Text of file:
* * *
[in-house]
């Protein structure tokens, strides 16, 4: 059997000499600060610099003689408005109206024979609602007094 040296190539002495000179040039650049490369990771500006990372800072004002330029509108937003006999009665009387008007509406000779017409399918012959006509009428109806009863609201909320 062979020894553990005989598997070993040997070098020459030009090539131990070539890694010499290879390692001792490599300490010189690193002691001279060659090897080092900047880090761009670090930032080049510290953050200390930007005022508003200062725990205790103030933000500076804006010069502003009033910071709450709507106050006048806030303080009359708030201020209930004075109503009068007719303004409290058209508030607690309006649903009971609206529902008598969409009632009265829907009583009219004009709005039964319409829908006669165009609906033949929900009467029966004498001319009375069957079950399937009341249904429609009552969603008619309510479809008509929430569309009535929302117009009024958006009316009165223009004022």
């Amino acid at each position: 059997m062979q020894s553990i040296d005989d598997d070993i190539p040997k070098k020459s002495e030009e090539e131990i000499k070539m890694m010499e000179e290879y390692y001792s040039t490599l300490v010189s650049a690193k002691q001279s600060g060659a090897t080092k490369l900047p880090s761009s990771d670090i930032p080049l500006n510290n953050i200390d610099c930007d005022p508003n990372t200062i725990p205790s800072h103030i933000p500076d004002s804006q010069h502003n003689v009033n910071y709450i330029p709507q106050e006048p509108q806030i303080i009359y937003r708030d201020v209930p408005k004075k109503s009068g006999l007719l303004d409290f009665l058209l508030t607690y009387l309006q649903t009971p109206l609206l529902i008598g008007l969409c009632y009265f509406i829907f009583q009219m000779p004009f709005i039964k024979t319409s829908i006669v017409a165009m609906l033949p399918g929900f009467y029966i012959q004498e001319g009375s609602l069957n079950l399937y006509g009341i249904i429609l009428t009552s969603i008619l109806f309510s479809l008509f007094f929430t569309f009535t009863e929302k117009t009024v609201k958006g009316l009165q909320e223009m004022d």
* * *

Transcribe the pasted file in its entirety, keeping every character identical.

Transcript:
[in-house]
């Protein structure tokens, strides 16, 4: 059997000499600060610099003689408005109206024979609602007094 040296190539002495000179040039650049490369990771500006990372800072004002330029509108937003006999009665009387008007509406000779017409399918012959006509009428109806009863609201909320 062979020894553990005989598997070993040997070098020459030009090539131990070539890694010499290879390692001792490599300490010189690193002691001279060659090897080092900047880090761009670090930032080049510290953050200390930007005022508003200062725990205790103030933000500076804006010069502003009033910071709450709507106050006048806030303080009359708030201020209930004075109503009068007719303004409290058209508030607690309006649903009971609206529902008598969409009632009265829907009583009219004009709005039964319409829908006669165009609906033949929900009467029966004498001319009375069957079950399937009341249904429609009552969603008619309510479809008509929430569309009535929302117009009024958006009316009165223009004022």
């Amino acid at each position: 059997m062979q020894s553990i040296d005989d598997d070993i190539p040997k070098k020459s002495e030009e090539e131990i000499k070539m890694m010499e000179e290879y390692y001792s040039t490599l300490v010189s650049a690193k002691q001279s600060g060659a090897t080092k490369l900047p880090s761009s990771d670090i930032p080049l500006n510290n953050i200390d610099c930007d005022p508003n990372t200062i725990p205790s800072h103030i933000p500076d004002s804006q010069h502003n003689v009033n910071y709450i330029p709507q106050e006048p509108q806030i303080i009359y937003r708030d201020v209930p408005k004075k109503s009068g006999l007719l303004d409290f009665l058209l508030t607690y009387l309006q649903t009971p109206l609206l529902i008598g008007l969409c009632y009265f509406i829907f009583q009219m000779p004009f709005i039964k024979t319409s829908i006669v017409a165009m609906l033949p399918g929900f009467y029966i012959q004498e001319g009375s609602l069957n079950l399937y006509g009341i249904i429609l009428t009552s969603i008619l109806f309510s479809l008509f007094f929430t569309f009535t009863e929302k117009t009024v609201k958006g009316l009165q909320e223009m004022d």